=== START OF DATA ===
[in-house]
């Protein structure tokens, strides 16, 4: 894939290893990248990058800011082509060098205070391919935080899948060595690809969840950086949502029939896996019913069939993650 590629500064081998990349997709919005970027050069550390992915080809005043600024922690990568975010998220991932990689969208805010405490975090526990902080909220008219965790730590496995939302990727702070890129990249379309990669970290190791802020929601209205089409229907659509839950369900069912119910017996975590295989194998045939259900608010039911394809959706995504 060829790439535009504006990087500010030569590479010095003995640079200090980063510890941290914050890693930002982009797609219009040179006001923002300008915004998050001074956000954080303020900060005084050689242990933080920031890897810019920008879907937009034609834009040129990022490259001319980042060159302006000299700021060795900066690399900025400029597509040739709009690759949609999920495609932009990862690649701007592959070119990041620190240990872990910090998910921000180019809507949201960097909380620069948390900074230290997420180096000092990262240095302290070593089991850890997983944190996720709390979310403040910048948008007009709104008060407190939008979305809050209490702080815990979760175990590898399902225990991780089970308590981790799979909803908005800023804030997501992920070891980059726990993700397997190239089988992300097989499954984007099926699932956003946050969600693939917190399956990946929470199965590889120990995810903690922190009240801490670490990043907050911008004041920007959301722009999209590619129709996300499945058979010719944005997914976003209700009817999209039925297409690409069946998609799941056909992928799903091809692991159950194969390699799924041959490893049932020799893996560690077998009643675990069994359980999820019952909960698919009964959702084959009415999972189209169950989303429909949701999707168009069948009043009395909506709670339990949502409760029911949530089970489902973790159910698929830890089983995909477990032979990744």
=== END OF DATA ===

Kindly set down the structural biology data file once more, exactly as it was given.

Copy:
[in-house]
């Protein structure tokens, strides 16, 4: 894939290893990248990058800011082509060098205070391919935080899948060595690809969840950086949502029939896996019913069939993650 590629500064081998990349997709919005970027050069550390992915080809005043600024922690990568975010998220991932990689969208805010405490975090526990902080909220008219965790730590496995939302990727702070890129990249379309990669970290190791802020929601209205089409229907659509839950369900069912119910017996975590295989194998045939259900608010039911394809959706995504 060829790439535009504006990087500010030569590479010095003995640079200090980063510890941290914050890693930002982009797609219009040179006001923002300008915004998050001074956000954080303020900060005084050689242990933080920031890897810019920008879907937009034609834009040129990022490259001319980042060159302006000299700021060795900066690399900025400029597509040739709009690759949609999920495609932009990862690649701007592959070119990041620190240990872990910090998910921000180019809507949201960097909380620069948390900074230290997420180096000092990262240095302290070593089991850890997983944190996720709390979310403040910048948008007009709104008060407190939008979305809050209490702080815990979760175990590898399902225990991780089970308590981790799979909803908005800023804030997501992920070891980059726990993700397997190239089988992300097989499954984007099926699932956003946050969600693939917190399956990946929470199965590889120990995810903690922190009240801490670490990043907050911008004041920007959301722009999209590619129709996300499945058979010719944005997914976003209700009817999209039925297409690409069946998609799941056909992928799903091809692991159950194969390699799924041959490893049932020799893996560690077998009643675990069994359980999820019952909960698919009964959702084959009415999972189209169950989303429909949701999707168009069948009043009395909506709670339990949502409760029911949530089970489902973790159910698929830890089983995909477990032979990744």